Long gone are the days of coming to Dubai to make a quick dirham and leaving. Today, more and more business owners are looking to make Dubai their home, and grow their business here. The process of the setting up a business, however, is still labyrinthine and daunting to anyone who is setting up a business in the UAE for the first time.

For many, the lure of the Free Zone option is very attractive. Touted as being the quicker and more affordable option, many companies have blindly opted to pursue this, with many unknowingly operating illegally. According to Mohammed Shael, CEO, Business Registration & Licensing Division, DED, in an interview on Dubai Eye 103.8, “Free Zone companies in Dubai must have a local Dubai branch or local distributor in order to sell goods or services in Dubai, otherwise this is considered illegal.”

“The problem is that a lot of expats do not do their research adequately, and rely too much on word of mouth to make important decisions such as selecting their trade licence option,” added Mr Shael.

For many, the lure of the Free Zone option is there. Touted as being the quicker and more affordable option, many companies have blindly opted to pursue this, with many unknowingly operating illegally.

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According to Mohammed Shael, CEO, Business Registration & Licensing Division, DED, in an interview on Dubai Eye 103.8, “Free Zone companies in Dubai must have a local Dubai branch or local distributor in order to sell goods or services in Dubai, otherwise this is considered illegal.”

“The problem is that a lot of expats do not do their research adequately, and rely too much on word of mouth to make important decisions such as selecting their trade licence option,” added Mr Shael.

And with this comes the increasing need for assistance in building the properly licensed and set up foundation for these mushrooming businesses.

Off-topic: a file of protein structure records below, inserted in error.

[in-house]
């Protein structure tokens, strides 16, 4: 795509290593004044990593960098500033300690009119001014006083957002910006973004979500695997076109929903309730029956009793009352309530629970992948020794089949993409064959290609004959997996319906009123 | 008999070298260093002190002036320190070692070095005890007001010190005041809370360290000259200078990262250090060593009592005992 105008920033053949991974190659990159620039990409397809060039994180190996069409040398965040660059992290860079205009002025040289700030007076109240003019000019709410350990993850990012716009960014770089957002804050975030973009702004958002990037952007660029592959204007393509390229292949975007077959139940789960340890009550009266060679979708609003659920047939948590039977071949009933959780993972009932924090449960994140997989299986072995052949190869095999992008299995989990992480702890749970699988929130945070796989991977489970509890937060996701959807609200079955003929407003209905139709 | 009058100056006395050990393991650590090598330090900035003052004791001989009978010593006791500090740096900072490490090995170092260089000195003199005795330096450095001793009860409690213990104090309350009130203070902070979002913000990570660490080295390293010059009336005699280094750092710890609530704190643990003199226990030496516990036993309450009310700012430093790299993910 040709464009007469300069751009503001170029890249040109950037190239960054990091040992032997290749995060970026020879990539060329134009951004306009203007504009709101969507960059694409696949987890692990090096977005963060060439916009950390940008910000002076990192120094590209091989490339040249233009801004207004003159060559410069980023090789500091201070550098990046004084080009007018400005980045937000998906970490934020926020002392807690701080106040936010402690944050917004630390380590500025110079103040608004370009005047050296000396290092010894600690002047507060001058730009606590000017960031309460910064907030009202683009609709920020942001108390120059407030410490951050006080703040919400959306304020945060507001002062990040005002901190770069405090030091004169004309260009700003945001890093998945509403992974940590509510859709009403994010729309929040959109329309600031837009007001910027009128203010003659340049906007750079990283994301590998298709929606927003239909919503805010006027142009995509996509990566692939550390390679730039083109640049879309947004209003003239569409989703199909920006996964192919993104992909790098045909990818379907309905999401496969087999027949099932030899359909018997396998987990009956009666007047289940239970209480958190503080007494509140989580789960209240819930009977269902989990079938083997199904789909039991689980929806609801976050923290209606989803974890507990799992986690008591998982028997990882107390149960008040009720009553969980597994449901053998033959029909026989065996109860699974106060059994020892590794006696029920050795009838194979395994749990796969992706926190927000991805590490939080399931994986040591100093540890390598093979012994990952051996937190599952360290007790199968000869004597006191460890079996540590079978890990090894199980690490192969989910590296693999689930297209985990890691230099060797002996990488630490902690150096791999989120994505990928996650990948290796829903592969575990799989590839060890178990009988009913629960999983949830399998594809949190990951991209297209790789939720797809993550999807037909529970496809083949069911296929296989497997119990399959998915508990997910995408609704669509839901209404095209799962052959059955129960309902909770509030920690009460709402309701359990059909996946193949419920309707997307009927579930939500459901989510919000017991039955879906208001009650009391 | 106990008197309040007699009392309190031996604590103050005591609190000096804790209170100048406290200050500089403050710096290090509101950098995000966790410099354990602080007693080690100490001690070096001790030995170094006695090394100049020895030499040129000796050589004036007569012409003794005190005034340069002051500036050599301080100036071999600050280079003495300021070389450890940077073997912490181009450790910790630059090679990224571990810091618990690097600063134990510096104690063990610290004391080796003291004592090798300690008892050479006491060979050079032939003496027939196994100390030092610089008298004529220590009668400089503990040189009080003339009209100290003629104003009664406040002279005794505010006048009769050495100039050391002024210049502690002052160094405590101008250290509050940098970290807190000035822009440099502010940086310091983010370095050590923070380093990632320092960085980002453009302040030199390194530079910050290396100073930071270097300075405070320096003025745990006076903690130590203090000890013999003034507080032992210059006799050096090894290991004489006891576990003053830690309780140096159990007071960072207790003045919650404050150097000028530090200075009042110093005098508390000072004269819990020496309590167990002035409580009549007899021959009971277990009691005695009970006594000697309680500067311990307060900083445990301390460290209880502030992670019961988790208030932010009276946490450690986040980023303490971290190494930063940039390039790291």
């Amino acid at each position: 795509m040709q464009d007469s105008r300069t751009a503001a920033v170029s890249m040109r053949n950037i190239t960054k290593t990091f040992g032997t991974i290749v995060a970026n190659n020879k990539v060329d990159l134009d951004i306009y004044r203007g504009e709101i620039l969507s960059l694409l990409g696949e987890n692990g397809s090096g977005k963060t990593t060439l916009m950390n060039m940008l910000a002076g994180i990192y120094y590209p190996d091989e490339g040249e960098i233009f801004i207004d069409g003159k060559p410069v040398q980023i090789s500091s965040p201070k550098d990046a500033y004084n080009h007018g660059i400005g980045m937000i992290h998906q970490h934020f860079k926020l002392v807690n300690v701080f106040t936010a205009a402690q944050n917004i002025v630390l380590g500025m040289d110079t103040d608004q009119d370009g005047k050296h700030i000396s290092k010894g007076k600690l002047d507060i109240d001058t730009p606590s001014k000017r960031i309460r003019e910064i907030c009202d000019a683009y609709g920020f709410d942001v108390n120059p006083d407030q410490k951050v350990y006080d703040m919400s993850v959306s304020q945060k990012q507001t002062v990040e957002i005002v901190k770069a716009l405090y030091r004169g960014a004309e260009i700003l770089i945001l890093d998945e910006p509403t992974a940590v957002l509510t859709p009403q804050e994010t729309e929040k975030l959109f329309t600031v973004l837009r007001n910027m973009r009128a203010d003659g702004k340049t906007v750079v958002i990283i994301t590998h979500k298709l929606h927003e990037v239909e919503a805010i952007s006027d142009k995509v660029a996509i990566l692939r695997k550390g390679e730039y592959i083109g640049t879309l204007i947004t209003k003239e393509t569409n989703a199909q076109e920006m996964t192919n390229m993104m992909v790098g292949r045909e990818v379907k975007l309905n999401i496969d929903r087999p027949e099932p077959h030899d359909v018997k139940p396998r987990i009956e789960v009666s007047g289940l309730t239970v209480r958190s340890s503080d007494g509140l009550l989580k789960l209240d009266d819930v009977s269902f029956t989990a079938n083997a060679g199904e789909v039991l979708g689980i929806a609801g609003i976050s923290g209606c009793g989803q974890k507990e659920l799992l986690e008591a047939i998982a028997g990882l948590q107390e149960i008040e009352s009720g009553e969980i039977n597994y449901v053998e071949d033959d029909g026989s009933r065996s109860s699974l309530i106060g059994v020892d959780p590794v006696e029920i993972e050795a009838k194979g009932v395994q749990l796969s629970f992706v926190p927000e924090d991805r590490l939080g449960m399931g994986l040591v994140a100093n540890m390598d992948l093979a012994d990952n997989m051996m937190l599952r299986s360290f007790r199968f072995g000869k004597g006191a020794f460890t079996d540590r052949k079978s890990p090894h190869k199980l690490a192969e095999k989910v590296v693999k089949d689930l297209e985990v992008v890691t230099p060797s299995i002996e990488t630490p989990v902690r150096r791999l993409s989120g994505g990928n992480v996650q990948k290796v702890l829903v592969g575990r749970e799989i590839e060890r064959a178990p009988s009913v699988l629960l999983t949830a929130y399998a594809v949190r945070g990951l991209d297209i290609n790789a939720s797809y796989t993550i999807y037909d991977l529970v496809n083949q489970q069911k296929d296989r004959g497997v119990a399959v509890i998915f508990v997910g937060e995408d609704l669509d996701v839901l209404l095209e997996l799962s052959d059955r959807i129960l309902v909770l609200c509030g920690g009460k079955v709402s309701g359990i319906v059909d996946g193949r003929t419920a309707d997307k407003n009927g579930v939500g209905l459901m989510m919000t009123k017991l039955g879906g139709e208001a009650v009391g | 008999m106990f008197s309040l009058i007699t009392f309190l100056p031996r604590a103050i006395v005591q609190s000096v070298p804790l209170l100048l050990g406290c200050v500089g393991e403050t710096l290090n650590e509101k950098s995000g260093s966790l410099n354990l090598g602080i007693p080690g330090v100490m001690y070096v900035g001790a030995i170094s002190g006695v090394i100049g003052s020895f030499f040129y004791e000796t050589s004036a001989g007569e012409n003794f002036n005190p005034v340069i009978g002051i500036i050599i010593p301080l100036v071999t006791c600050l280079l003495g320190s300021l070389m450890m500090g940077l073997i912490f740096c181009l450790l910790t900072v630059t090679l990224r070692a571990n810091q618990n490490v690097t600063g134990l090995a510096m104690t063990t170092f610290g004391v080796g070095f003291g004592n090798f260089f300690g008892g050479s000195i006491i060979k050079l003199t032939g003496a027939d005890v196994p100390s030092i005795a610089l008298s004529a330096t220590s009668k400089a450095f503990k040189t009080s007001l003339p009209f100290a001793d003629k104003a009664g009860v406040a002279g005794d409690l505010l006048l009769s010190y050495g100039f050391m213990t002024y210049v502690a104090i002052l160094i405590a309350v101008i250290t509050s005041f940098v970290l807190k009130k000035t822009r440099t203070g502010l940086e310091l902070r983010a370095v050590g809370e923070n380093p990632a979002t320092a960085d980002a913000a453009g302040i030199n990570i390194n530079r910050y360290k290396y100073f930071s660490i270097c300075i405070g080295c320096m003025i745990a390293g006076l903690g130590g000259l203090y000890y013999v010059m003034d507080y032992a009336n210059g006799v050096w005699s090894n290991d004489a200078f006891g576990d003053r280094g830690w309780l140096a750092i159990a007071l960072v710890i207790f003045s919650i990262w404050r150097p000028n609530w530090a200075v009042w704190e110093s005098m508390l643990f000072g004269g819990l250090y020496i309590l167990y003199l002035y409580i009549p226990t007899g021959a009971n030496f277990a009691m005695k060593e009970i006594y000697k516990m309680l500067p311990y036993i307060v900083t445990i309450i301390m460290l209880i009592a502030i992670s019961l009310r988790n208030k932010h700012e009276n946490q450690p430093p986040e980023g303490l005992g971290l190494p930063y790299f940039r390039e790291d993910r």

Start-up hubs or incubator facilities exist to eliminate a lot of the perceived hassle of obtaining a legitimate and appropriate trade license, and do away with many of the worries faced by start-ups. Perhaps more importantly, in an almost organic way, companies like Sentinel are helping create bridges across the network of entrepreneurs.

Finally, expect this same pace of evolution in startups and SMEs in the Middle East to continue and for this business unusual to eventually become the norm.


Prajit Arora is the Managing Director of Sentinel Business Centres



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1 Comment

  1. MMMMMMMMMMMMM on November 30, 2011 5:54 pm

    The biggest write-offs of loans by all banks based in the UAE have been in the SME sector followed by credit card losses particularly in the years 2009 and 2010. Whereas no one talks about the gaping holes in the bank’s bottom lines by big loans extended by greedy banks on “name lending basis”. The reason being, these big loans have since been restructured and the quarterly interest is being debited to the respective borrower company’s or group’s current account with the bank which are already running into overdraft. Banks will of course not admit this fact. However, for reporting purposes and media they will (without blinking) state that their loan book is healthy as loans are being serviced regularly. Slowly foreign banks will write-off the bad debts and move elsewhere.